Life Cycle Analysis: Part 3

Note: This post was written by SEI staff, Aida Sefic Williams.

The latest segment of the LCA series will focus on the advantages and disadvantages of LCAs. While I am a proponent of life cycle analyzes, I do understand that they do come with their sets of complications and limitations, and I do think one needs to understand the complete LCA picture before taking their stand for or against LCAs.



  1. LCAs allow for the analysis of all steps within the life cycle of a product or process. This is beneficial, since it provides the analyst with a clearer picture of the environmental damage created by the product in question. This will allow the analysis to work with designers and engineers to find better ways to design or manufacture a product in order to decrease certain environmental aspects.
  2. LCAs offer valuable quantitative comparisons. When a company decides, for example, to start using Material B, instead of Material A in a product, an LCA can be a very useful tool. If one completes an LCA and finds out that using Material A produces 10kg of CO2, completing an equivalent LCA when using Material B can show that Material B only emits 1.5 kg of CO2. Comparison LCAs are very effective, because they offer a quantitative comparison of two different products or processes and effectively show that one material, for example, is better than another alternative. Another advantage is that this comparison is based on actual emissions and environmental damages, rather than speculations and opinions.
  3. LCAs can serve as an effective marketing tool when used appropriately. Most companies have been doing LCAs for long periods of time, but the average consumer is not aware of this information because the LCA reports are not published to the public. Apple, however, has started using their LCA reports as an effective marketing tool. They released broad LCA data of their products. This information tells the consumer a few things: (a) If the consumer is concerned about the environment and wants to minimize his/her pollution, they may opt for the Apple product because they know that the company shares its information and is making strides to decrease their negative environmental impacts. (b) This information may make a consumer ask questions such as: Do other computer manufacturers perform LCAs? How do their emissions compare to Apple’s? Why do they not publish their data? Do they have something to hide?    Apple’s strategy of publishing their data has therefore served as an effective marketing tool geared toward environmentally conscious consumers.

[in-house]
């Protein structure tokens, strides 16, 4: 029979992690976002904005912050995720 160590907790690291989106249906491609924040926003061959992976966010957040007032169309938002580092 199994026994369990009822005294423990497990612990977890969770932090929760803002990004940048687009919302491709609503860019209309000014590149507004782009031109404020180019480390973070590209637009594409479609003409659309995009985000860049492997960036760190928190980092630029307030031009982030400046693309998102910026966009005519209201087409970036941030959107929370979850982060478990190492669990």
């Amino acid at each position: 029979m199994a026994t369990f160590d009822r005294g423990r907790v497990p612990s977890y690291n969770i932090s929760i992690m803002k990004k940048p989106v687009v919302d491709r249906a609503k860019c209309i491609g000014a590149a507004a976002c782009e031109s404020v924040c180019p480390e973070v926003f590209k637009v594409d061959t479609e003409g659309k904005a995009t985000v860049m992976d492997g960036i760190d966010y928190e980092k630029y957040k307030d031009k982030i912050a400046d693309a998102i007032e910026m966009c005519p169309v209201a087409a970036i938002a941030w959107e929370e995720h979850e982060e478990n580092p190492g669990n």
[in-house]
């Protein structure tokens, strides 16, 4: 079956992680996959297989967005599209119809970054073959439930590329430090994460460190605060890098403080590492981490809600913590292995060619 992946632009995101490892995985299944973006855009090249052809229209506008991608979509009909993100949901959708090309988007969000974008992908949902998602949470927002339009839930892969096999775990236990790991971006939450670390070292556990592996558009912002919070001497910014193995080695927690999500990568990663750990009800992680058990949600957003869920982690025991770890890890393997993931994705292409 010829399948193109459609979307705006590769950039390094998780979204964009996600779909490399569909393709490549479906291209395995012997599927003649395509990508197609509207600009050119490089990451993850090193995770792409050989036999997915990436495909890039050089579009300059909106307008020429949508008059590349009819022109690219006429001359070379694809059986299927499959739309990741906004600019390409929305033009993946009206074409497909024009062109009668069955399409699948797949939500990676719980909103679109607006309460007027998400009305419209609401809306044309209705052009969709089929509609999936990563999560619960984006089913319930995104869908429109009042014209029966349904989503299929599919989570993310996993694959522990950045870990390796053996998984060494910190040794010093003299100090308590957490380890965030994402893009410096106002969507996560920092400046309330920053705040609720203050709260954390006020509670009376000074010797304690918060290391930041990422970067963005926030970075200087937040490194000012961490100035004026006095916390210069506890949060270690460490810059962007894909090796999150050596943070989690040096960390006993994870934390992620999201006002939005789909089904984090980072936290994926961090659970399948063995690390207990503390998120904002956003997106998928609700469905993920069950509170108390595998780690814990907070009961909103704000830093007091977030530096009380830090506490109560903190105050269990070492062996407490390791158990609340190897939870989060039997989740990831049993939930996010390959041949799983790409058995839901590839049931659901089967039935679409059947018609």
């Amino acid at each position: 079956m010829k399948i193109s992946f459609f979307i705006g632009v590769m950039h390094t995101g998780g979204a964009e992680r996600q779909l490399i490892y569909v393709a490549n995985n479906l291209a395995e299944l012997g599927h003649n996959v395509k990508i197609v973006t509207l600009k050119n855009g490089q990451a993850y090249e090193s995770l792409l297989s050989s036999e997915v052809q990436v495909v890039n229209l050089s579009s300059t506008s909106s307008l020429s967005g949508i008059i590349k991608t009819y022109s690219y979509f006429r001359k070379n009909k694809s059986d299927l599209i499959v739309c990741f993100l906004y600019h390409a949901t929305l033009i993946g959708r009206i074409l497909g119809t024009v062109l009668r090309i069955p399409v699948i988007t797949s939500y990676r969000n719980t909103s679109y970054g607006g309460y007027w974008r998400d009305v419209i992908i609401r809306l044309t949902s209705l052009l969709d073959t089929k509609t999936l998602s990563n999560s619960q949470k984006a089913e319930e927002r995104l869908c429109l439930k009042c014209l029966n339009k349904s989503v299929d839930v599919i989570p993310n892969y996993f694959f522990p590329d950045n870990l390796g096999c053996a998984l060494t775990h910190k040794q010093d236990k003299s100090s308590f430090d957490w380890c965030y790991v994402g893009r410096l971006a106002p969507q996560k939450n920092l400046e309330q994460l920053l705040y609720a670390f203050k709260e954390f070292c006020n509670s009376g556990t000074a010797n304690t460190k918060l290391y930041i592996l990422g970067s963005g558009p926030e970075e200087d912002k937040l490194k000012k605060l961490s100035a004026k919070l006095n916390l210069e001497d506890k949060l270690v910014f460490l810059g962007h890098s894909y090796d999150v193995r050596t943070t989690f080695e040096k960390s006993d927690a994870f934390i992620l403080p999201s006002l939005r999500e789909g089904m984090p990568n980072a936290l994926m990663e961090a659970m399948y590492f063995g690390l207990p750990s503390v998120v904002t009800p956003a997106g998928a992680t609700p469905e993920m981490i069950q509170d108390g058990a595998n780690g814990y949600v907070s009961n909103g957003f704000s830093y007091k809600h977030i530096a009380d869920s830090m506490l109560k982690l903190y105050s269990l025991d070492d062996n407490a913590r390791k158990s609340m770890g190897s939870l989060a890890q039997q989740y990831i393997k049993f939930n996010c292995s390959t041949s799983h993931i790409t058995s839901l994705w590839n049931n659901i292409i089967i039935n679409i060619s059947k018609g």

4. LCAs are currently becoming a hot button issue in industry and regulatory organizations alike. In order to receive the Gold award from EPEAT, a computer must meet 75% of the optional criteria, one of which is the completion of an LCA. In addition, President Obama just signed an executive order for federal agencies, and if similar legislation is passed for non-government agencies, a company’s LCA data can be useful in showing compliance and with federal rules, as well as a company’s steps to go above and beyond required legislation. In addition, an LCA can also be used to show the true environmental advantage one company may have over another, therefore encouraging companies to compete on the basis of environmental contributions, rather than on price and performance alone.